(Found 218 times) Heavy: Sorrowful, and occasionally used as modern term –weighted.
(Found 329 times) Nature: Physical existence, the physical world.
(Found 32 times) Resolve: Explain, clarify.
(Found 27 times) Stale: what we would call a „laughing stock‟ today, second meaning of urine.
As stated above, this is a very brief overview of a very few of the changes in
syntax found in Shakespeare.
It is my sincere hope that this presentation was
both entertaining and informative, that the
works of Shakespeare never be forgotten, but
most of all it is my sincerest hope that you the
user will have a newfound appreciation for his
works and influences on the English language,
and on our culture as a whole. From his
beginnings as a glover‟s son to his end as a
great and influential author, Shakespeare was
truly a master of the written and spoken word.
The preceding slides were all designed to both
The Globe theatre in England, which was funded
inform about Shakespeare‟s works, but also to by Shakespeare himself.
entice you, the user, into perhaps thinking twice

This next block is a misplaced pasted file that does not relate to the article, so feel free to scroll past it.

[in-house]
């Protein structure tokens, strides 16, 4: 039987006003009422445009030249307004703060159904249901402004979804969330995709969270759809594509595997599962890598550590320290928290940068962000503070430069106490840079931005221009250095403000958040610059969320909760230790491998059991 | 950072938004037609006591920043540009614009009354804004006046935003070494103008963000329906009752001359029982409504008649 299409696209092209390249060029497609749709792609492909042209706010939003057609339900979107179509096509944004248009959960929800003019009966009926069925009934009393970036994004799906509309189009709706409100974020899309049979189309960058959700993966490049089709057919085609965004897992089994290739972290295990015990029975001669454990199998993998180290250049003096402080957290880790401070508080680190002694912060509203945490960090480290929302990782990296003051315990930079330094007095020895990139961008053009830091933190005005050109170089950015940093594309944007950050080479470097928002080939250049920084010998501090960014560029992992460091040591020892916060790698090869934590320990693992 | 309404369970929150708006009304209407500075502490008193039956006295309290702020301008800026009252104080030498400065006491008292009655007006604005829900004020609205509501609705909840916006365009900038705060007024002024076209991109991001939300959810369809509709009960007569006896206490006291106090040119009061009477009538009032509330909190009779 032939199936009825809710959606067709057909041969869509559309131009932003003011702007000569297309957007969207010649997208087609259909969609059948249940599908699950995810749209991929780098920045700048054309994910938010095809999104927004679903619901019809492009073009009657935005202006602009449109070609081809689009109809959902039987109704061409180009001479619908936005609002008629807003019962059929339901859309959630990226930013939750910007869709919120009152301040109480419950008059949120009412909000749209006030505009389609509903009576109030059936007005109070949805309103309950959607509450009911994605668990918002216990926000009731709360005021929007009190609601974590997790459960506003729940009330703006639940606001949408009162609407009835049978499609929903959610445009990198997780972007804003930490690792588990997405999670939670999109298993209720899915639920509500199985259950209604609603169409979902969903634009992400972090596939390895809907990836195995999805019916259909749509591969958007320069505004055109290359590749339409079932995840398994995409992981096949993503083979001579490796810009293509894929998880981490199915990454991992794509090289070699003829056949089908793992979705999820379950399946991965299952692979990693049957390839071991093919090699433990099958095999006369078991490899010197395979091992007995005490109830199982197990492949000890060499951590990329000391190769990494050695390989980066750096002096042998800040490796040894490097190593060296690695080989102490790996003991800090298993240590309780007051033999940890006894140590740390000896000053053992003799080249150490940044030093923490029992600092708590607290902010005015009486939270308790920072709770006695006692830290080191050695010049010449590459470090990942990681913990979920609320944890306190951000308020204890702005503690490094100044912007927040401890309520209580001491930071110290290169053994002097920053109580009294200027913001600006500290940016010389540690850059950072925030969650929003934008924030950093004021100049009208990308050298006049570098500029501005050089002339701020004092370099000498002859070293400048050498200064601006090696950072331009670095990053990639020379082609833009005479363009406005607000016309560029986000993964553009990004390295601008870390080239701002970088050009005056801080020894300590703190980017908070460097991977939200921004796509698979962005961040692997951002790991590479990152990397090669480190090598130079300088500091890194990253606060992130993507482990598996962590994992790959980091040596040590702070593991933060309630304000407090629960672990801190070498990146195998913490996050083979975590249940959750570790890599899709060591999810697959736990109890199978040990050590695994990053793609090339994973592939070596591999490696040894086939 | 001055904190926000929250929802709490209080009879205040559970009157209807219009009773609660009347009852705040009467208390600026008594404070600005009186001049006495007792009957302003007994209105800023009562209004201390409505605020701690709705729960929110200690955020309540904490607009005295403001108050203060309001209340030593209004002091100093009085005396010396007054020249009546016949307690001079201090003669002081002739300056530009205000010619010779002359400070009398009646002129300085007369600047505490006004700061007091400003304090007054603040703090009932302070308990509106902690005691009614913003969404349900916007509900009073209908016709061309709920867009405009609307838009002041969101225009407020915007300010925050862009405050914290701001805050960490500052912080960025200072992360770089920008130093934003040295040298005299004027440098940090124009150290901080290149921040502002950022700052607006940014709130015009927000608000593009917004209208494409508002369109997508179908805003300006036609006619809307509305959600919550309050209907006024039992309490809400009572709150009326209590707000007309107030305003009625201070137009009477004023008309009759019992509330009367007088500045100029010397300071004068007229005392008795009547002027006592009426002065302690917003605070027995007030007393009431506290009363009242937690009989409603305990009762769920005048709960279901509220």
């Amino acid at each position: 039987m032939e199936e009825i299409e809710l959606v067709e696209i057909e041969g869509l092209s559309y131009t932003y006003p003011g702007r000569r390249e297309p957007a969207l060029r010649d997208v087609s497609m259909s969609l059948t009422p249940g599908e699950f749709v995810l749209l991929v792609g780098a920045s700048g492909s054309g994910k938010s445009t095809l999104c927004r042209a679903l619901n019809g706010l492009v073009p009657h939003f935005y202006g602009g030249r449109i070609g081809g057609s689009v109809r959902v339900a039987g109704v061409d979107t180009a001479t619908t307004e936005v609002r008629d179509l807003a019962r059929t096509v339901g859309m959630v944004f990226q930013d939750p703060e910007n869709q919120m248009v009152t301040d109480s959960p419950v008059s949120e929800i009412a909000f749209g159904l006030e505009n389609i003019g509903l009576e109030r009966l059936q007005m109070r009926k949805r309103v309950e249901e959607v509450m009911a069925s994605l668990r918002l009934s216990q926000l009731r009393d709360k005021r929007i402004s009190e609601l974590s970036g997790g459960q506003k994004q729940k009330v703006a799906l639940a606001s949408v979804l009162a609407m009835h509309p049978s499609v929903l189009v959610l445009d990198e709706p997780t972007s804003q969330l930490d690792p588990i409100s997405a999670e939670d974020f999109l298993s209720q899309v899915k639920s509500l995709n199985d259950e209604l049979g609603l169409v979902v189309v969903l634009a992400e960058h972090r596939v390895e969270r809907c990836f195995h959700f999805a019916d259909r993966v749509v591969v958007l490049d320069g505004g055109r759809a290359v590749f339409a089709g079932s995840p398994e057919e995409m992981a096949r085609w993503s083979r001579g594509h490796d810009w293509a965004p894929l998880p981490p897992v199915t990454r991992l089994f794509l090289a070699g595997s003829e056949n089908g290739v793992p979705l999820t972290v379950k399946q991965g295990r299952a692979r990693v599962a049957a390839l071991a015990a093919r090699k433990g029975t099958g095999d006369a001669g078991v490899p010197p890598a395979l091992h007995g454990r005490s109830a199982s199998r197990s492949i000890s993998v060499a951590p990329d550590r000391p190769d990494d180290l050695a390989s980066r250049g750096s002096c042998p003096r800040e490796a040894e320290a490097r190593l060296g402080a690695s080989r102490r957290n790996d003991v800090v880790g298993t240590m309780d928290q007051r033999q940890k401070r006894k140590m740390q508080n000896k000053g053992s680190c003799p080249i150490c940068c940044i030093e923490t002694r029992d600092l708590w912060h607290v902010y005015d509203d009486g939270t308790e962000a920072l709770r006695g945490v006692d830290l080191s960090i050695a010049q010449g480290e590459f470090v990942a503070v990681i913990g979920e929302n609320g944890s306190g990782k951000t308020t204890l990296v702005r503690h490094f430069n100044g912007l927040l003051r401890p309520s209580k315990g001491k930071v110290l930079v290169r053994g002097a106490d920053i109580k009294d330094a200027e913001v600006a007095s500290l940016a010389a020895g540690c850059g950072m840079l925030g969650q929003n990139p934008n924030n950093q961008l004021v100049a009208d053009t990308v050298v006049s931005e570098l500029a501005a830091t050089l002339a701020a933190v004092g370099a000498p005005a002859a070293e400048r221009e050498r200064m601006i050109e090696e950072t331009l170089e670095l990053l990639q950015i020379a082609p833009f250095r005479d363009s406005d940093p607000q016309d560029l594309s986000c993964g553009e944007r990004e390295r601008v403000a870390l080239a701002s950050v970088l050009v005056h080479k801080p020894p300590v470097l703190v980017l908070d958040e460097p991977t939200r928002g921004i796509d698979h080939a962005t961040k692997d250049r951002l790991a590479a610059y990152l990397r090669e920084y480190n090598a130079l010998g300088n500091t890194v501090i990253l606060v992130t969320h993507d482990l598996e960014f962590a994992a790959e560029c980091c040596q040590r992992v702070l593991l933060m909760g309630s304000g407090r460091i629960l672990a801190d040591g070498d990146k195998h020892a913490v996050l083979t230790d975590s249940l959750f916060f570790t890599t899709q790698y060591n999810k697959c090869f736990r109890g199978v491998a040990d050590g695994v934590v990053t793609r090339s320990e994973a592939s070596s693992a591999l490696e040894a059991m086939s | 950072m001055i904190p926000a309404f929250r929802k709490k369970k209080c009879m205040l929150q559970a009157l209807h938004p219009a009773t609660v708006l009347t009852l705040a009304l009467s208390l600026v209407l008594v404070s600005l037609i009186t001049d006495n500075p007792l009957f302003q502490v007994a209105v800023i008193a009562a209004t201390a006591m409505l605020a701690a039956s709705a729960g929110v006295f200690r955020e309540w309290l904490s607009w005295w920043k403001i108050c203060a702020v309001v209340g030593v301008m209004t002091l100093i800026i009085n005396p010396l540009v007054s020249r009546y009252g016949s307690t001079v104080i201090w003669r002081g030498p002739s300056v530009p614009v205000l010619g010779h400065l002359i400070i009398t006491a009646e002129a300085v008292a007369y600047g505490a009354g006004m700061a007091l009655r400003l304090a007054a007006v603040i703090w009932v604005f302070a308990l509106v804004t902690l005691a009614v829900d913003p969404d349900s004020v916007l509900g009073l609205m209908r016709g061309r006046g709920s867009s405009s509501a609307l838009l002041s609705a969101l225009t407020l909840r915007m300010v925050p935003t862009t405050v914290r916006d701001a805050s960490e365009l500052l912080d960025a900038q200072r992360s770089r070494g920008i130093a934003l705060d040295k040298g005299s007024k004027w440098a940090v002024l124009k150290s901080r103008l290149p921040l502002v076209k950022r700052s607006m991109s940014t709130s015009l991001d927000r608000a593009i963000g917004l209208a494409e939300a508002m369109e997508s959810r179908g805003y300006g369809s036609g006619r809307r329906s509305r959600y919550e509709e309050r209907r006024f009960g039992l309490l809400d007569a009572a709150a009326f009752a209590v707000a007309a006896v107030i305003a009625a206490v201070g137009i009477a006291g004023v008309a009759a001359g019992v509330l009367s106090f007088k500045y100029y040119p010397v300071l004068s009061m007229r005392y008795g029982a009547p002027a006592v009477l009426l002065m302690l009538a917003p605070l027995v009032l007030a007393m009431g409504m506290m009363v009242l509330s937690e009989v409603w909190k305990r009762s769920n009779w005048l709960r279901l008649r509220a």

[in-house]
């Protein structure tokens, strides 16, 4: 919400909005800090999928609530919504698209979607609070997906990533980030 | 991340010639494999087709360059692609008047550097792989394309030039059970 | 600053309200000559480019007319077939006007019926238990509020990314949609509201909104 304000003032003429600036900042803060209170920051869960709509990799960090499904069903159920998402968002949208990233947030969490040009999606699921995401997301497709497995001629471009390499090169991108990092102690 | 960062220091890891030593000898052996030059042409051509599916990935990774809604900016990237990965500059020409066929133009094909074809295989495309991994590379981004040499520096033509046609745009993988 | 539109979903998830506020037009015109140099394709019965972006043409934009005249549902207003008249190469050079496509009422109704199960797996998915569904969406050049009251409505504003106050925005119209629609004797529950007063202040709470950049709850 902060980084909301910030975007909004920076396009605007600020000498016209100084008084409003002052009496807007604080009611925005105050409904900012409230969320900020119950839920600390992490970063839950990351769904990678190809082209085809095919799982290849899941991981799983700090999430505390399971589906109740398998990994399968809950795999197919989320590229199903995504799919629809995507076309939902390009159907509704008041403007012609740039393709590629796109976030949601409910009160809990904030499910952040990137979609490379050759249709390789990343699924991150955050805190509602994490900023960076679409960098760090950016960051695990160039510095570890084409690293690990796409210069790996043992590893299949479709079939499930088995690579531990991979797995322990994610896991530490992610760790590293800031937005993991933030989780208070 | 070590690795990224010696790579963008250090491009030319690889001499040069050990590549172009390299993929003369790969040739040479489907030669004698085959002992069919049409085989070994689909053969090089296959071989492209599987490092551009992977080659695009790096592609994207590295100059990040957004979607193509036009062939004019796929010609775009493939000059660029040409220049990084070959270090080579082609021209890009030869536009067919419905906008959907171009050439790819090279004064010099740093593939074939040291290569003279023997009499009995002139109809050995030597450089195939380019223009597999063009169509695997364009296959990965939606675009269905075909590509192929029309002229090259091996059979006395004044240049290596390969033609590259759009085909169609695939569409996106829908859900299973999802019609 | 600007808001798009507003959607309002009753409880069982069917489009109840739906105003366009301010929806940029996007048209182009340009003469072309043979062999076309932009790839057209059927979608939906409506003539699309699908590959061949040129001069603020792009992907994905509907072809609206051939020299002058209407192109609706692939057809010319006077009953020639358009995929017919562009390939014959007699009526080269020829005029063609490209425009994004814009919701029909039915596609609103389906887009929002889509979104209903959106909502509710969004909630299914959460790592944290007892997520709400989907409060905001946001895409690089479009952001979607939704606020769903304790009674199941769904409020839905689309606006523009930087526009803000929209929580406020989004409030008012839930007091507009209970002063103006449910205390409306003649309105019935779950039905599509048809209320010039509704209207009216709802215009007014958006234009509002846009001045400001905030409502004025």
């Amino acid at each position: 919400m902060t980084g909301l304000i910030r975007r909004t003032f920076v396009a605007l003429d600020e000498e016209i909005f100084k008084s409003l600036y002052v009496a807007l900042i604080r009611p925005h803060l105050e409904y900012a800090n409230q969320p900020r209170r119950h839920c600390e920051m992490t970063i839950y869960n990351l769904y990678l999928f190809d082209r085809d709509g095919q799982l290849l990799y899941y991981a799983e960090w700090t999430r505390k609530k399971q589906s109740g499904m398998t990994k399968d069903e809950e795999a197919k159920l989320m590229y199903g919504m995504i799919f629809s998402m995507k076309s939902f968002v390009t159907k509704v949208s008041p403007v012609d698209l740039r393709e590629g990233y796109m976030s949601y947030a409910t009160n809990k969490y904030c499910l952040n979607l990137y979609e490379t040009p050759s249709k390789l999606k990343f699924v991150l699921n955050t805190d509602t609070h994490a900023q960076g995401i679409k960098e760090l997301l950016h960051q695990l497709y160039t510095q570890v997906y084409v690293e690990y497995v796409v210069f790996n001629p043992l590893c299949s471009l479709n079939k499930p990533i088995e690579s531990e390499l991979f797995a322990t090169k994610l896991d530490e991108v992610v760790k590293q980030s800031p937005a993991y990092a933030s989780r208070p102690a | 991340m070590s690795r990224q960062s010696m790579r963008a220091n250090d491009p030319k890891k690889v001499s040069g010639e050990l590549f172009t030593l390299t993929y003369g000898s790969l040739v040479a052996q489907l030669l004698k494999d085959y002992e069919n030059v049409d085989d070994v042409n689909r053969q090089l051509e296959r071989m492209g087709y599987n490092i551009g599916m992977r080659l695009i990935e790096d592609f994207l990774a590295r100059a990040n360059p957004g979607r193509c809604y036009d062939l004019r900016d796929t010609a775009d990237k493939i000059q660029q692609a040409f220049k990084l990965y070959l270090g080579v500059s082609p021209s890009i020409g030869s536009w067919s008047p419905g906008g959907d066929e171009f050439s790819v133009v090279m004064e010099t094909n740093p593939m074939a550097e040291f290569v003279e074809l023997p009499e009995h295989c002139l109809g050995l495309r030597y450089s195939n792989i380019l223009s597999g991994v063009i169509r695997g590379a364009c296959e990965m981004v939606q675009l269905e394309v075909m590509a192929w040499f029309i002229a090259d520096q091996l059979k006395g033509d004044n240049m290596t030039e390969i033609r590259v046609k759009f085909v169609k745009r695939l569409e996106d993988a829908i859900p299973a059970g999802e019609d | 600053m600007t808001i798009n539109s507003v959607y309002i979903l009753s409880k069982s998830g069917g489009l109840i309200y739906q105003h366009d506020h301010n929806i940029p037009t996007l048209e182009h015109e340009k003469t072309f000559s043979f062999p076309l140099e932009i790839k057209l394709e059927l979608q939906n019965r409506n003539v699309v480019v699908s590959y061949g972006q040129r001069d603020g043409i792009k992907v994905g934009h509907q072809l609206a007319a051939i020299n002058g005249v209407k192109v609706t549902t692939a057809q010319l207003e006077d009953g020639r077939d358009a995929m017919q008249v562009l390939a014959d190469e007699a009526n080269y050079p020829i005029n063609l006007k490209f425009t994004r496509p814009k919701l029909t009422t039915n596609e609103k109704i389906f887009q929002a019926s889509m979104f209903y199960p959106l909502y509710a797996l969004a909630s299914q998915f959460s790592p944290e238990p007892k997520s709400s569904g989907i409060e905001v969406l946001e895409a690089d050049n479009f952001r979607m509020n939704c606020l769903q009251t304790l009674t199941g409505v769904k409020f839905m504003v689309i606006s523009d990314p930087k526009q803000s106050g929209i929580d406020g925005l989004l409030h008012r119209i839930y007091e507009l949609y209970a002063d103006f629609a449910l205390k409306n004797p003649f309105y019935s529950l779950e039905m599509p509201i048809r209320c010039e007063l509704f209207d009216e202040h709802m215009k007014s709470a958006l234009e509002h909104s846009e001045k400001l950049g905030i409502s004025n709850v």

before groaning whenever you hear the works
of Shakespeare being studied.
With a small amount of work and a small amount of interest anyone can be a
“Shakespeare snob,” don‟t be intimidated by the language or the syntax, and
especially don‟t be intimidated by anyone telling you it is „dry and boring‟.
From the stories Shakespeare wrote hundreds of people have taken their cue,
What then, what roadblock or foible of language, is stopping YOU?
Slide One – Bar graph image used from:
Slide Two – Image used from:
Slide Four – Some information extrapolated from:
Slide Five – Sonnet XVIII by William Shakespeare
Slide Six - Image used from:
Slide Seven – Information on syntax taken from:
Slide Eight – Images used from:
Slide Nine – Image used from: